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A taster for some possible future musings.

It’s a great topic.

People talk about the general lack of depth in UK running when they often mean the lack of numbers at the sharp end of elite.

Mo is obviously way out in front, but he is an anomaly. Even on a global scale, the guy is soundly thrashing world class Kenyans, Ethiopians, Eritreans you name it. But behind him there is a significant gulf. I took my girls to watch the UK Trials for World Champs over the summer (the wife had to work on her thesis and I want the girls to experience live athletics wherever possible. Once they start loving it, they will want to see more it, and oh well, if I have to tag along while they go to the events, then that’s a chore I can bear :-)). Anyway, watching Mo win the men’s 5k was like watching a grown up racing against Under 15’s. It was a telling indication that, whilst we may have one or two guys who can run sub 13:30, there aren’t many, and even those couple are a long way behind Mo.

Onto a more marathon-specific point. I like 2:08 as line in the sand. 2:08 is a tough call. I don’t think any amount of training or performance centres will get results down past that level. Sub 2:08 requires something else. Take Japan. Did you know Japan is one of the most successful marathon running countries? (behind Kenya obviously). The depth in Japan is absolutely incredible. And they can’t break 2:08 (often) either. So let’s park that and look at 2:10 or 2:12. Or heck even 2:14. At those paces we should be rolling out dozens of guys in the UK, but we’re not. Things are improving though, after a low point somewhere in the past 10 years. We all know why the number of 2:20 club runners has dropped away of the past 20 or 30 years, I could cover it here, but it’s a post on its own really.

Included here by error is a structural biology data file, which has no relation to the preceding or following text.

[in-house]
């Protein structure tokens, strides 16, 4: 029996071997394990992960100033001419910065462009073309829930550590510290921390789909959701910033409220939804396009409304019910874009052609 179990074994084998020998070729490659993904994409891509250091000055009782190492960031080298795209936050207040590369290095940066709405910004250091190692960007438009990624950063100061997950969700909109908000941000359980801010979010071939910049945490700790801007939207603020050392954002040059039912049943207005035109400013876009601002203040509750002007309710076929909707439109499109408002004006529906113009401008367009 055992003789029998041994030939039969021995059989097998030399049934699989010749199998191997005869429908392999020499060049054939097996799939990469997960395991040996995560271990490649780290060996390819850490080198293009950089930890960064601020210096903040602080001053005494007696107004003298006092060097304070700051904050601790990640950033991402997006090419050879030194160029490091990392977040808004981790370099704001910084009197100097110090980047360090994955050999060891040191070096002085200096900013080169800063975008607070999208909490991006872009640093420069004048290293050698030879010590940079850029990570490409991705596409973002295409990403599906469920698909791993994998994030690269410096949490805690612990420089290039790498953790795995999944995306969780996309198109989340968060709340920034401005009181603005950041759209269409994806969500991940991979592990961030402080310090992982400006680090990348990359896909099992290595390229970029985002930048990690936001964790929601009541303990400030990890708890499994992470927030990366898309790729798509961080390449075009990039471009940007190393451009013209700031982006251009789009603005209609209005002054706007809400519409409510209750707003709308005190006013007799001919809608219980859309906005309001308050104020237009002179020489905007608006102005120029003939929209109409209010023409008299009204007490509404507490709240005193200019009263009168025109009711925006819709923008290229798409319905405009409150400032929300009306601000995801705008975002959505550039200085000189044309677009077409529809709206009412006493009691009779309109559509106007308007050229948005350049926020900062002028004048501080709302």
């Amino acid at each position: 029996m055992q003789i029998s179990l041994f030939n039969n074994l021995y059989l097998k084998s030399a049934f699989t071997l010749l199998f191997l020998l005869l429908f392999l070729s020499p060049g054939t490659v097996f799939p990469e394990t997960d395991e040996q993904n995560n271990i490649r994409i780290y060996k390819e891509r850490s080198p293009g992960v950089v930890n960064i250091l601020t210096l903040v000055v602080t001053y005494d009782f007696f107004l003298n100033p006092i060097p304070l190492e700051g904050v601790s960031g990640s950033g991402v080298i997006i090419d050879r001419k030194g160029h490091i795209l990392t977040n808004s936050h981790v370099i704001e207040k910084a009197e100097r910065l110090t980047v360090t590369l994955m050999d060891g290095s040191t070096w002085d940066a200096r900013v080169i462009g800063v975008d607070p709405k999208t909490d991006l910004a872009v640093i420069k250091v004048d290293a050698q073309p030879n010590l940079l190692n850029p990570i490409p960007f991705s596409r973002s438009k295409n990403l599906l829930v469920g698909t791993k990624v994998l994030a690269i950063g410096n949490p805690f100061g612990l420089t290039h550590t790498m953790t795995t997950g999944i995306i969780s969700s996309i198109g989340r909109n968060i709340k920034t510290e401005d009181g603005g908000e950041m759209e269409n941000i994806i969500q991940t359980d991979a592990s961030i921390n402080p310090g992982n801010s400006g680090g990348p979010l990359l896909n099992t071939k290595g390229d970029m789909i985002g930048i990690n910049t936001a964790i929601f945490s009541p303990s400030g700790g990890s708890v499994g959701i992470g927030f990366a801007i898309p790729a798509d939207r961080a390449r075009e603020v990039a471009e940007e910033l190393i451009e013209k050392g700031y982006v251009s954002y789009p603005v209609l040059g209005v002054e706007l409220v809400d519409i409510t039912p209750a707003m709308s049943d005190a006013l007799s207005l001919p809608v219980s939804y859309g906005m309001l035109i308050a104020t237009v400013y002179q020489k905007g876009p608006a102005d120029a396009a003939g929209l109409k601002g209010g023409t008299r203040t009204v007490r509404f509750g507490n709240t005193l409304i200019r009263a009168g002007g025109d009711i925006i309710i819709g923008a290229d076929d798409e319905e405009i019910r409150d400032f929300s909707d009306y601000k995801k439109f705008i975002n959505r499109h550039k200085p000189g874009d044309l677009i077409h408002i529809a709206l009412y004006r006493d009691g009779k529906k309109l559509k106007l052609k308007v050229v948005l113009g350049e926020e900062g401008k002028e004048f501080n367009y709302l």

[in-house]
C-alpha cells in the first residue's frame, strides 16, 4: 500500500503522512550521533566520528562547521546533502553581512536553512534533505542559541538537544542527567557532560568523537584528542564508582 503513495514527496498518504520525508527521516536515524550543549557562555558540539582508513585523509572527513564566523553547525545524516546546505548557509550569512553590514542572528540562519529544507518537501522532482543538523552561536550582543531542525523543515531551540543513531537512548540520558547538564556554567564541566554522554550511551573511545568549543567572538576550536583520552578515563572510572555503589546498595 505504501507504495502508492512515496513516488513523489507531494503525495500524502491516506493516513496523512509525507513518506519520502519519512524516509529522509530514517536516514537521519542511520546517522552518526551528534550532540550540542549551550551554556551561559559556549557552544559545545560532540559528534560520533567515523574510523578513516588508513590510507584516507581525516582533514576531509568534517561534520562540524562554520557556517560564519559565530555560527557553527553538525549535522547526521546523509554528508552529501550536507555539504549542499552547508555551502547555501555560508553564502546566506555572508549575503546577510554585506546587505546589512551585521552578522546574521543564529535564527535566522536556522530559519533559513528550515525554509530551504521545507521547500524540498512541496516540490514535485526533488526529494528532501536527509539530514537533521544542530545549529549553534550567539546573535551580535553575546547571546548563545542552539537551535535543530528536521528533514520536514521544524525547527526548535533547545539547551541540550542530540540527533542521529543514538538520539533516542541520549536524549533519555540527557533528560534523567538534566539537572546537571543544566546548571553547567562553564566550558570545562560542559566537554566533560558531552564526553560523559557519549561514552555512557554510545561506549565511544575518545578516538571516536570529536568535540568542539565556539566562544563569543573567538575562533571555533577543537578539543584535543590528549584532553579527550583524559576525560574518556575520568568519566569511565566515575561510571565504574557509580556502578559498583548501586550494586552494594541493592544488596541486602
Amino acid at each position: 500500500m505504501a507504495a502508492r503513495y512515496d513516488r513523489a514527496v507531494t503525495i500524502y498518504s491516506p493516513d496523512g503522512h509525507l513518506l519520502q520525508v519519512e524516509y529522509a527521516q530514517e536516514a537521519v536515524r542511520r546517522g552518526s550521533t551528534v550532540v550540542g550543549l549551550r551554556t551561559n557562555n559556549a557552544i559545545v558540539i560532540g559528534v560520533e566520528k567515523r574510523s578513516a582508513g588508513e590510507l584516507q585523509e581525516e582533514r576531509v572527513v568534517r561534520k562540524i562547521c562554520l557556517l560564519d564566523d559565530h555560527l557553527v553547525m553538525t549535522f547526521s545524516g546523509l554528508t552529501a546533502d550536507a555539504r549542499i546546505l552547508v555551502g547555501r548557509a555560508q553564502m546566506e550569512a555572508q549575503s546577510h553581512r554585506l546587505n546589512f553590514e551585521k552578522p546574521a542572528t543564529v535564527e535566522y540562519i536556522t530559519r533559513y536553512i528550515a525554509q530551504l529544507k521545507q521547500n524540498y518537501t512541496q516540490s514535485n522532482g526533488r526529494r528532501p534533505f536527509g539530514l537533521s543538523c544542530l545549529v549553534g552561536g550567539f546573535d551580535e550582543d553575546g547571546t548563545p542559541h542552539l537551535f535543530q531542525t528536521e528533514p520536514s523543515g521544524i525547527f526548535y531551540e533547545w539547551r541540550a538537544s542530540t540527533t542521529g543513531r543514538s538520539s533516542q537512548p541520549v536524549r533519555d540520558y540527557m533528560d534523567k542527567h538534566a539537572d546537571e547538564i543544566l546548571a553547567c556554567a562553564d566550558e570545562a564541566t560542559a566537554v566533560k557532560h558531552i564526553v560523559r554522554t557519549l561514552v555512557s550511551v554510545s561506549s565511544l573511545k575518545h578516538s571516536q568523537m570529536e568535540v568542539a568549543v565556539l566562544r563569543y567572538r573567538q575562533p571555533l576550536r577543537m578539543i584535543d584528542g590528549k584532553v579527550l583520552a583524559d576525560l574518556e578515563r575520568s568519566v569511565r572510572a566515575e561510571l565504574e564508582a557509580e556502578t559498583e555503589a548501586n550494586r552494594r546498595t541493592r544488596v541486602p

The thing with running a really top level marathon, is that it requires years and years and years (and years and years) of hard focussed training. It requires a special kind of discipline because, whilst you could argue that a top 10k requires all of those things too – and it does, or even a top miler, it does again, but with one difference. With a mile or a 10k, athletes get a number of chances each season to have a go. Marathons are less forgiving. You can really pour your energy and focus into probably 2 marathons in a year. Often something will have prevented perfect preparation for one of those, so that usually leaves one crack at a marathon per year. If it goes badly, and it often does (at least in terms of what an elite might be targeting pre-race) you have to go away, regroup and refocus for another 12 months. A bad 10k, means, look in the race diary, find another one in 6-10 weeks’ time and go again (I’m oversimplifying). Same with miling during track season. In the pre-season, athletes and their coaches will pick probably about half a dozen track races over the year, possibly more if you include over and under distance races, i.e. milers running 800’s and 3k’s, and 5k guys (like Mo) running 1500’s, etc. With the marathon you look at the calendar, line up two, and hope like hell things click on one of those two days.

 When it doesn’t: drawing board. But when it does, oh the sweet nectar of marathon satisfaction. Nothing compares.